If you get any side effects, talk to your doctor or pharmacist or nurse. This includes any possible side effects not listed in this leaflet. You can also report side effects directly via the Yellow Card Scheme website: www.mhra.gov.uk/yellowcard

By reporting side effects you can help provide more information on the safety of this medicine.

5. How to store Sildenafil

Keep this medicine out of the sight and reach of children.

This medicinal product does not require any special storage conditions.

Do not use this medicine after the expiry date which is stated on the carton and blister after EXP. The expiry date refers to the last day of that month.

Do not throw away any medicines via wastewater or household waste. Ask your pharmacist how to throw away medicines you no longer use. These measures will help protect the environment.

6. Contents of the pack and other information

What Sildenafil contains

The active substance is Sildenafil citrate.

Each 25 mg tablet contains 35.12 mg

Sildenafil citrate equivalent to 25 mg Sildenafil.

Each 50 mg tablet contains 70.24 mg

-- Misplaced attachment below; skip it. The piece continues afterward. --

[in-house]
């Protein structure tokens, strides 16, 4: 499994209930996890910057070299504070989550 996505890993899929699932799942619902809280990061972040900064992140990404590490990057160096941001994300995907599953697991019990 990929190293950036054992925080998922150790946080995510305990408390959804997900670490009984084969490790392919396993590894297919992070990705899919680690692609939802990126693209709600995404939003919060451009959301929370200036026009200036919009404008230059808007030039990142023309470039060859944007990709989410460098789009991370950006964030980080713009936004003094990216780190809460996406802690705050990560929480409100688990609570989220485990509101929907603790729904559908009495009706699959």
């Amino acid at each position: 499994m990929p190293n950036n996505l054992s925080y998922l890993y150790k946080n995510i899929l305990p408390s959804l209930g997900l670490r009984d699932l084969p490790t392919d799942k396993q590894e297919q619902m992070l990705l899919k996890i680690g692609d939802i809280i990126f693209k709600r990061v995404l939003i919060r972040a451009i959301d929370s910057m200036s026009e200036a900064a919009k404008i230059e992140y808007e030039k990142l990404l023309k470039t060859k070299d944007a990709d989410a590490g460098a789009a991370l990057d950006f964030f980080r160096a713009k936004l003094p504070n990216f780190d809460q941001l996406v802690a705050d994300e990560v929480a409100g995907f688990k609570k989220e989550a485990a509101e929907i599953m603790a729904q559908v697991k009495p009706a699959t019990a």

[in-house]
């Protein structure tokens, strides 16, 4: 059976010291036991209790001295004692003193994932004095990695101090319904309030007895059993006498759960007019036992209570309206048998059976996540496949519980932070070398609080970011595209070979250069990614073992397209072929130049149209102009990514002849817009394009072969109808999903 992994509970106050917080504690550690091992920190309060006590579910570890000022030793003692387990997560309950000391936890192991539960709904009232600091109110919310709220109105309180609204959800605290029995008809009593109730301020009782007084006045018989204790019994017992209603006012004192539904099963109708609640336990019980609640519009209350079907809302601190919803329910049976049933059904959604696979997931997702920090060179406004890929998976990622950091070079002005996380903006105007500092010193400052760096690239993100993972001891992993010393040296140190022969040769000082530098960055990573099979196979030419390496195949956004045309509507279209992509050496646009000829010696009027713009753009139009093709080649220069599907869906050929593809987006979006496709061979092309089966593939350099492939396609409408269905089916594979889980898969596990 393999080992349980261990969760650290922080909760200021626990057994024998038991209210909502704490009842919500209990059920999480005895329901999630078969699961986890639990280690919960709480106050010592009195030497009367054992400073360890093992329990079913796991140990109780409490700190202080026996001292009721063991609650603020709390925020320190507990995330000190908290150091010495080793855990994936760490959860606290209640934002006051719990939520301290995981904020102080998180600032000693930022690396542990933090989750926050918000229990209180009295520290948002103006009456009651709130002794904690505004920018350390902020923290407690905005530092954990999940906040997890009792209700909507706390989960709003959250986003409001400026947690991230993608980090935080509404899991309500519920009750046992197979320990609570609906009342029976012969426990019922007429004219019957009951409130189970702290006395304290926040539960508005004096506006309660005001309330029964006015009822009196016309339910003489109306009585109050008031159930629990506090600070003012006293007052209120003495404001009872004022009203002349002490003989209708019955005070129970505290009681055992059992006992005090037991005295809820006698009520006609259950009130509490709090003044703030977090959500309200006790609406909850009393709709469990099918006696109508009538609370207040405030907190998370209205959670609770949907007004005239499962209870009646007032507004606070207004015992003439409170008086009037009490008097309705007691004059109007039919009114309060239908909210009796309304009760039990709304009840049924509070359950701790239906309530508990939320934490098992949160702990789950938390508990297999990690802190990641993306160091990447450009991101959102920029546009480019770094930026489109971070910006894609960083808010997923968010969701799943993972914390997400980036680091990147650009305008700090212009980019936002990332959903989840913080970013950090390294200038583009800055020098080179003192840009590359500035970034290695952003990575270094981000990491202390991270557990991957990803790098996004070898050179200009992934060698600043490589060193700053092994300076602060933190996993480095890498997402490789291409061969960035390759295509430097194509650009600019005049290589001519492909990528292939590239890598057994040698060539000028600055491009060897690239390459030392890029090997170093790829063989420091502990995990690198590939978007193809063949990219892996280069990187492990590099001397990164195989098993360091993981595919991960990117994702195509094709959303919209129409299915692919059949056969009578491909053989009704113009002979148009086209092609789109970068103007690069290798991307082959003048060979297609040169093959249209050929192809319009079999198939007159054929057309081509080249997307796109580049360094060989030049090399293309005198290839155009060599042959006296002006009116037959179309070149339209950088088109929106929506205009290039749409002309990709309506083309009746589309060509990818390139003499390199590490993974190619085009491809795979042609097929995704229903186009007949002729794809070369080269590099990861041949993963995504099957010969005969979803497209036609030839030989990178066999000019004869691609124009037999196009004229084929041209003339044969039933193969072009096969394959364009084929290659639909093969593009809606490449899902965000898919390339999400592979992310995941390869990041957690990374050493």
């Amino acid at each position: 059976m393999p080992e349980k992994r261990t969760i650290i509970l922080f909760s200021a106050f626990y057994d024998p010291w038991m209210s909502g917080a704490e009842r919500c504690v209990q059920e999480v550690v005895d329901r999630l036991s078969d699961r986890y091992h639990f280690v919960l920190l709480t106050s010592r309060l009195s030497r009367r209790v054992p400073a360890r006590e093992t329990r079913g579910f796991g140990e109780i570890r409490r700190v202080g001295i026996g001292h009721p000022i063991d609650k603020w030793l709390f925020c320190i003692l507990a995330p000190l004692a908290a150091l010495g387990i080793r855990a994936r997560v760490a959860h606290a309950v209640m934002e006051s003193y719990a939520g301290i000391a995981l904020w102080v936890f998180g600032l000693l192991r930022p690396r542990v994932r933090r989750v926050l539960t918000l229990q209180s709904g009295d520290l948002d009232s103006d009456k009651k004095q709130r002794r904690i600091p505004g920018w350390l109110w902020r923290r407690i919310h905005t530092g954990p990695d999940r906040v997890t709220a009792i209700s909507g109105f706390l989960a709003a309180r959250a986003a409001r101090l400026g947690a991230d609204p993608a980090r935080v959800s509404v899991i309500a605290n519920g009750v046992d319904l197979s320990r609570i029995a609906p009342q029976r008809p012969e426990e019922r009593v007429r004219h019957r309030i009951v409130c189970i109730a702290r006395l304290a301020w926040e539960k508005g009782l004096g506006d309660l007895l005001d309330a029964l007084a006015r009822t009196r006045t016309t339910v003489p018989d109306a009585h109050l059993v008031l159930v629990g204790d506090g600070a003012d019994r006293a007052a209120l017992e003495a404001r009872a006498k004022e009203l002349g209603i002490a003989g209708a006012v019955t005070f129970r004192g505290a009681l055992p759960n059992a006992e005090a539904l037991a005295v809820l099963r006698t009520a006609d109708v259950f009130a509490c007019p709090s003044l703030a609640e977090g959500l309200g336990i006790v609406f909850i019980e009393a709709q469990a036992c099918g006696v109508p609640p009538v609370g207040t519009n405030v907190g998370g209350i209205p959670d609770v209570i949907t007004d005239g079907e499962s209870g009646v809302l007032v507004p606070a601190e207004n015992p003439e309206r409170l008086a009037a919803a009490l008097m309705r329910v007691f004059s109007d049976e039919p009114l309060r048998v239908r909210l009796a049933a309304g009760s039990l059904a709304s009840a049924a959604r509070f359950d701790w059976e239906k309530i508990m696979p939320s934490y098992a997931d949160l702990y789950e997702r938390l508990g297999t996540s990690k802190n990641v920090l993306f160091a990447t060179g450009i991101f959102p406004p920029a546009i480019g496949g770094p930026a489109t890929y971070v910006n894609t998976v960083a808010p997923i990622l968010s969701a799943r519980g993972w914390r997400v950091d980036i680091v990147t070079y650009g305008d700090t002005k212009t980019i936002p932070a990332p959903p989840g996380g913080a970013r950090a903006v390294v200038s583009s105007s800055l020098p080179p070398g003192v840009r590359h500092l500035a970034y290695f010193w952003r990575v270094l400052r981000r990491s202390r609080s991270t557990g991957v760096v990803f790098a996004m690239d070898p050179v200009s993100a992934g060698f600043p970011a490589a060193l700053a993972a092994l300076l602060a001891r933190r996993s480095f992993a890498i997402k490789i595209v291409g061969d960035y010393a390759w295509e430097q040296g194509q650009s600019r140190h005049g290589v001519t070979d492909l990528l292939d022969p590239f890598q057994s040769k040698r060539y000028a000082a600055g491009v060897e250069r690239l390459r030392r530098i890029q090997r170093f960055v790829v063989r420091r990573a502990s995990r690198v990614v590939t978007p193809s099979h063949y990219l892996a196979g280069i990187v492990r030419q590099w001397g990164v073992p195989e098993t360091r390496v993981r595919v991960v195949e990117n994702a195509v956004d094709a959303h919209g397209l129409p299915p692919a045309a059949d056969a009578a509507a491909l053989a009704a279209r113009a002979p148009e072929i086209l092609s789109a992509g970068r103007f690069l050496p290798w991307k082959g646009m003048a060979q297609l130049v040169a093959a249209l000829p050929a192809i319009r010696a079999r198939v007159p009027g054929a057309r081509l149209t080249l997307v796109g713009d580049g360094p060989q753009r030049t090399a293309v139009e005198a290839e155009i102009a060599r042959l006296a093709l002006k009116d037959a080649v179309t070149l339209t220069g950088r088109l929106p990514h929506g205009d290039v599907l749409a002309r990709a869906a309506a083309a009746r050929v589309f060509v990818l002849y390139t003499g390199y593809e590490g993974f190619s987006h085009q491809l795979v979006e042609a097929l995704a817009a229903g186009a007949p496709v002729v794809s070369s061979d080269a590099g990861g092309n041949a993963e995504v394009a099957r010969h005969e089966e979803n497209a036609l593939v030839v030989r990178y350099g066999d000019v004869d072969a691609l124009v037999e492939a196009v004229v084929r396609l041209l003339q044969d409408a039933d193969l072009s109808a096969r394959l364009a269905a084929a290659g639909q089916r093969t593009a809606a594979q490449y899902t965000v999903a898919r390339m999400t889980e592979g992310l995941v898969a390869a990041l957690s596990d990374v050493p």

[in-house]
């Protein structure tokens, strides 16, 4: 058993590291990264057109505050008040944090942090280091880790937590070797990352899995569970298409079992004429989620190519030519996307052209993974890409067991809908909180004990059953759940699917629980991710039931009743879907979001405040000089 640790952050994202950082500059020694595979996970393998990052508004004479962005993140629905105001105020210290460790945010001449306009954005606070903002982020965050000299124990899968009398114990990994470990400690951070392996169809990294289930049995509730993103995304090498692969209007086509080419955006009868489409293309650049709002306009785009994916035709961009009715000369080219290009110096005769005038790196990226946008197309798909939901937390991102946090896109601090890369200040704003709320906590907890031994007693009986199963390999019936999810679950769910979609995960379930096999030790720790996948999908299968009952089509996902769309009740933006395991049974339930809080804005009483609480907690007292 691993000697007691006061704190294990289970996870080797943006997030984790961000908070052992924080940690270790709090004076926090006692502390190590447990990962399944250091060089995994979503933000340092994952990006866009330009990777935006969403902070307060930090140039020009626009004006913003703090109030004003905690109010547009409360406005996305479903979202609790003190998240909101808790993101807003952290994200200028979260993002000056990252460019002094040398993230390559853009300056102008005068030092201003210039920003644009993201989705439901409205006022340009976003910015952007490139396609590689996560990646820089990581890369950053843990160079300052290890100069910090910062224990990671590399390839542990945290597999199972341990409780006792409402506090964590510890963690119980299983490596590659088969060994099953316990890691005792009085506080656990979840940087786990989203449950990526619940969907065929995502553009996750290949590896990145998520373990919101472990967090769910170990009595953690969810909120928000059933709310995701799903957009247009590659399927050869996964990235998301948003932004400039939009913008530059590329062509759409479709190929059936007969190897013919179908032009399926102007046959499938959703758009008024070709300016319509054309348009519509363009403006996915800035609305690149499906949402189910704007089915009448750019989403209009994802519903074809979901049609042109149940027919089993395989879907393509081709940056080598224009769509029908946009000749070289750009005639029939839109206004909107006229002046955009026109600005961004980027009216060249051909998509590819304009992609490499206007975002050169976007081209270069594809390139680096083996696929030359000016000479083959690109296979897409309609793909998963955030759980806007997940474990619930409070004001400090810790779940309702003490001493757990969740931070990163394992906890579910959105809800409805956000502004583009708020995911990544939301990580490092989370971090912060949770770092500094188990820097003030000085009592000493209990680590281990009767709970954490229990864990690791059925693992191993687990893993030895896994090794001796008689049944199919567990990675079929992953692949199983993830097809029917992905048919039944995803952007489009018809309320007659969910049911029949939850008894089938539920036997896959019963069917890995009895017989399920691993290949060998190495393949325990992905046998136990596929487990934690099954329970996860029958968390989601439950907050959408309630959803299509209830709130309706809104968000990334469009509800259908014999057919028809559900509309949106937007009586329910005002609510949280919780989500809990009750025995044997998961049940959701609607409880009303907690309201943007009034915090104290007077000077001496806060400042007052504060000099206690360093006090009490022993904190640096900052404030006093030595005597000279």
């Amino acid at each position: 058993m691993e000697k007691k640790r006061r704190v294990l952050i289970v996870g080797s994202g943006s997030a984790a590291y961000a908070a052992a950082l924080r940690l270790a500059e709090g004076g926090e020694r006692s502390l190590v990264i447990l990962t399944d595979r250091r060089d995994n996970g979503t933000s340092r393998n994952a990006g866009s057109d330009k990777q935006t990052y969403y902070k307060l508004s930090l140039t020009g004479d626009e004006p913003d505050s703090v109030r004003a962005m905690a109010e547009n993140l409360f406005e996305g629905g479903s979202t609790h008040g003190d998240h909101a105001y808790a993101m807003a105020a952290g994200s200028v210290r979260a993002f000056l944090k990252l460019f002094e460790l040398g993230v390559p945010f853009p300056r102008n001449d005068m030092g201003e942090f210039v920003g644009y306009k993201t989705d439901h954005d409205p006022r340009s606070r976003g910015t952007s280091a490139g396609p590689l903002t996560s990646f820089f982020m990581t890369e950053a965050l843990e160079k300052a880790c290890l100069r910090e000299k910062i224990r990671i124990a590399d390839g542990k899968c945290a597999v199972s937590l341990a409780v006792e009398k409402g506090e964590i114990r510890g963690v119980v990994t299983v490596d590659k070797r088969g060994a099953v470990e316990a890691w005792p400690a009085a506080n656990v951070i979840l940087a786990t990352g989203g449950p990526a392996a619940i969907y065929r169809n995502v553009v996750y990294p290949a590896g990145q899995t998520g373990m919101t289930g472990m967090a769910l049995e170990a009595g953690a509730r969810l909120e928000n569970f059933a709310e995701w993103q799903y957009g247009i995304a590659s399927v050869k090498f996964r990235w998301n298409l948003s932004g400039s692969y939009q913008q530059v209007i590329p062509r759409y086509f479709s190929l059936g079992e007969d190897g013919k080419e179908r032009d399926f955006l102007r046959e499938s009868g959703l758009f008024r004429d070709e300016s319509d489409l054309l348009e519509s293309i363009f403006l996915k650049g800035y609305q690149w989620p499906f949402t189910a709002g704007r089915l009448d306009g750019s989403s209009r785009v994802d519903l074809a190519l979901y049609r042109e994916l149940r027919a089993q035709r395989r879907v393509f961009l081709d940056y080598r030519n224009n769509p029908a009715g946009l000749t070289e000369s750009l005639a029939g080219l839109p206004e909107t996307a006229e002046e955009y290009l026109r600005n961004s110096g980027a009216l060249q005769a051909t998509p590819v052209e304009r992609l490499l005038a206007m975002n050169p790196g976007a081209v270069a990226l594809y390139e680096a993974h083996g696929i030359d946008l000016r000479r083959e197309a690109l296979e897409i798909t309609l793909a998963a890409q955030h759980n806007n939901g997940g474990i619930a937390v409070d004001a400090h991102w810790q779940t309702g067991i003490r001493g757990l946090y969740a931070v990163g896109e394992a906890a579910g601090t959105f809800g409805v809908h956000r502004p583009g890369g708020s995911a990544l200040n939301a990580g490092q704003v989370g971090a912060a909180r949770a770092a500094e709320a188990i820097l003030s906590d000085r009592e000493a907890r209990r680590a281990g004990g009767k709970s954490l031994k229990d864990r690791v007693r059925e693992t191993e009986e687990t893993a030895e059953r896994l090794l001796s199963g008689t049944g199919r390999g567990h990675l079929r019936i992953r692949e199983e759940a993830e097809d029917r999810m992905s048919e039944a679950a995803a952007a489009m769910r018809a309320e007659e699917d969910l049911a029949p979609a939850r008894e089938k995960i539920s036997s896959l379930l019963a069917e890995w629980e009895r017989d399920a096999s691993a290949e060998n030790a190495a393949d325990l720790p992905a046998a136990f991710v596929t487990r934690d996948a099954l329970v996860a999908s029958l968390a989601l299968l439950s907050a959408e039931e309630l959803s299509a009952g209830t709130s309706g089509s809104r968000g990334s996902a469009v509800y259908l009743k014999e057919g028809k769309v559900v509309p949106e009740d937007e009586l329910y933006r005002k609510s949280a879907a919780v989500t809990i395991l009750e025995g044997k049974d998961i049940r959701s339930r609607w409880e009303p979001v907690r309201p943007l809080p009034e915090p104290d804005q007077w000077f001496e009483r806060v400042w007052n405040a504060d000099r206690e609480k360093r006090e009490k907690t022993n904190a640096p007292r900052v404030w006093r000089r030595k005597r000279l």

Sildenafil citrate equivalent to 50 mg Sildenafil.

Each 100 mg tablet contains 140.48mg

Sildenafil citrate equivalent to 100 mg Sildenafil.

The other ingredients are:

Tablet core: microcrystalline cellulose, calcium hydrogen phosphate dihydrate, croscarmellose sodium, hydroxy propyl cellulose, magnesium stearate.

Tablet coating: hypromellose (E464), lactose monohydrate, triacetin (E1518), titanium dioxide (E171), lake indigo carmine (E132).

What Sildenafil looks like and contents of the pack

Each 25 mg tablet is a blue coloured, round film-coated tablet debossed with ‘SC’ on one side and ‘25’ on other side.

Each 50 mg tablet is a blue coloured, round film-coated tablet debossed with ‘SC’ on one side and ‘50’ on other side.

Each 100 mg tablet is a blue coloured, round film-coated tablet debossed with ‘SC’ on one side and ‘100’ on other side.

Tablets are packed in boxes of 2, 4, 8, 12 or 24 tablets. Not all pack sizes may be marketed.

Marketing Authorisation Holder and Manufacturer

Dr. Reddy’s Laboratories (UK) Ltd.
6 Riverview Road
Beverley
East Yorkshire
HU17 0LD
United Kingdom

This leaflet was last revised in 09/2016